The Maalik family have been the target of racist abuse from far right extremists in Hollyoaks' hard-hitting radicalisation storyline, and British Asian actors Harvey Virdi (Misbah Maalik) and Rishi Nair (Sami Maalik) have revealed how they drew on their own experiences to portray the difficult scenes in which their characters endure victimisation.


"I was lucky enough to grow up in multi-cultural London but I did encounter racism," said Nair at the Royal Television Society's screening event on the plot in Manchester this week. "The only time was on the football field when I was 13 or 14. I remember how it made me feel, knowing people hate you because of the colour of your skin – it's so hard to describe and I channelled that.

"As I've got older, if you feel like you get looks or comments you second-guess yourself and think, 'Did that just happen? Am I overthinking it?'. For the Maaliks, the racism has got worse and for me personally I never experienced situations like they have, but I could still draw on that underlying feeling.

"Lots of people have messaged me about their experiences of being a victim of racism. As an actor channelling their stories it was draining but I was proud to do it. I was prepared to put myself through feeling that to tell this story."

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Virdi, as dignified matriarch Misbah who has struggled to maintain her composure in the face of the extremists and encourage her family not to react, said: "In that moment where something does happen, you don't know what to do. As Rishi says, you second-guess it especially when it's subtle. If someone is in your face and being racist you can deal with it and walk away, but if it's' subtle you start to think you're being oversensitive.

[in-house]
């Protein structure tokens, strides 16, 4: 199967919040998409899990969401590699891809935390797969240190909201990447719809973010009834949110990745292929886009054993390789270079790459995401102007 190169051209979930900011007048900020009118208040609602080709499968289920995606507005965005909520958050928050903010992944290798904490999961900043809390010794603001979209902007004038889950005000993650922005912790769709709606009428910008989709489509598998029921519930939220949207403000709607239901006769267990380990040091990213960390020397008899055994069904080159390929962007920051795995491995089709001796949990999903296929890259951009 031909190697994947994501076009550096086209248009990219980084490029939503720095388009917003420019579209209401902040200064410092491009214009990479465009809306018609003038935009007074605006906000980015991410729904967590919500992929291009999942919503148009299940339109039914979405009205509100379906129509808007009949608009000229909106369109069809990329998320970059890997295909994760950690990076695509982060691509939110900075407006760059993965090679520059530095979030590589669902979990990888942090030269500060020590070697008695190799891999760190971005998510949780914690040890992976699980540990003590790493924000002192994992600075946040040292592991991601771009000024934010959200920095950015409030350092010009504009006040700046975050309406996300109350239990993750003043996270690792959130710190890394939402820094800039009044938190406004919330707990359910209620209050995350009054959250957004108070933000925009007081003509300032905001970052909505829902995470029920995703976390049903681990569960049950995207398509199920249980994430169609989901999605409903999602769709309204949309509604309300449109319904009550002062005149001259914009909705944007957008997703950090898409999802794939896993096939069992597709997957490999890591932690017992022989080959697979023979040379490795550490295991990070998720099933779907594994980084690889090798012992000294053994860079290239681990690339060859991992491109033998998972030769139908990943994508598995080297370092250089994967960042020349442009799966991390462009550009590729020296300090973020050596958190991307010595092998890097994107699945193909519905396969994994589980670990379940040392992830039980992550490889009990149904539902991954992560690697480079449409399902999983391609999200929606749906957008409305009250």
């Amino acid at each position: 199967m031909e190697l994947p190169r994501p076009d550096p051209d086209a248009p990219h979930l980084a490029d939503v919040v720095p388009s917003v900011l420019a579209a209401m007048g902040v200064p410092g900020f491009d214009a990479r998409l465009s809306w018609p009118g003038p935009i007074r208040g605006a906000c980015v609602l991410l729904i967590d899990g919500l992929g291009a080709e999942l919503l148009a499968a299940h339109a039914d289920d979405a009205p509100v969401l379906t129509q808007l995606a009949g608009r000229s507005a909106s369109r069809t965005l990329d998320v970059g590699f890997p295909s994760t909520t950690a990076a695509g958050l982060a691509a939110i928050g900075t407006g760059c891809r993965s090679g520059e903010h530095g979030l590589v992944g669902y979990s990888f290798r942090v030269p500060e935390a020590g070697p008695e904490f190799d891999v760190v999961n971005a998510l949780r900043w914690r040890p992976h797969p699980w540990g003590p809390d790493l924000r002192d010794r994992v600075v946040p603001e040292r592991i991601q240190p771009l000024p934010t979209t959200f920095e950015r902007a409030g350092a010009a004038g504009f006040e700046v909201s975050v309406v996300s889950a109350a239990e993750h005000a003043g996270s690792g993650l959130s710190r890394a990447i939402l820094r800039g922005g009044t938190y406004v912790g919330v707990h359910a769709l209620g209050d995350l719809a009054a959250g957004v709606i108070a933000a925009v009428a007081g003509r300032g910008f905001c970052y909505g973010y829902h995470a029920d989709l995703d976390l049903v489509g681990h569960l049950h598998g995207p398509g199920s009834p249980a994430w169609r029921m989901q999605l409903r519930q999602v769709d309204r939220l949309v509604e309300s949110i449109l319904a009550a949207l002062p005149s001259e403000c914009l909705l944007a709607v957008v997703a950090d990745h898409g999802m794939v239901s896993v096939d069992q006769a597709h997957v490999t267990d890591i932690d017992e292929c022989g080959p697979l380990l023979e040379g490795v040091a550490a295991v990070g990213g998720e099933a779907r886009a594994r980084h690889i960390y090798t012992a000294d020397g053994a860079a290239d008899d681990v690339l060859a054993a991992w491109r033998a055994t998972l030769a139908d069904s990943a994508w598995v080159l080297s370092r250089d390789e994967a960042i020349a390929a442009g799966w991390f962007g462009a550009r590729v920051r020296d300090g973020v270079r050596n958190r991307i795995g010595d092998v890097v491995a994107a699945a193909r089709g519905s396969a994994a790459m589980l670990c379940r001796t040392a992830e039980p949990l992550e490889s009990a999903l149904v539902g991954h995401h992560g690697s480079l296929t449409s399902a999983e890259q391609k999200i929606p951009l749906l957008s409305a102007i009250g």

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"You can use all of that to inform the character. There was a point where Misbah couldn't hold it together and felt the far right had won because she felt she had to react, and for her to say that was a scary moment because if she felt lost, her children will be lost."

The actors also defended criticism that the storyline had been uncomfortable viewing, insisting that was precisely the point: "When the story started, a lot of people said the show shouldn't be doing the storyline, it was too difficult to watch," said Nair. "Essentially, that is what we wanted. Racism is hard, you can never paint that in a good light. We wanted people to feel uncomfortable watching it because, if you do see racism, it is really uncomfortable."

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Adds Virdi: "It should be hard to watch, what's happening on screen is difficult and wrong. It's wonderful to have a whole range of people all talking about the subject and bringing their perspective to it.

"As it's progressed we've had feedback from victims of racism who feel like their voice is being heard," said Nair. "Teachers have told me Hollyoaks is on the school curriculum to engage students and educate them about racism – I think the storyline has made a real difference."


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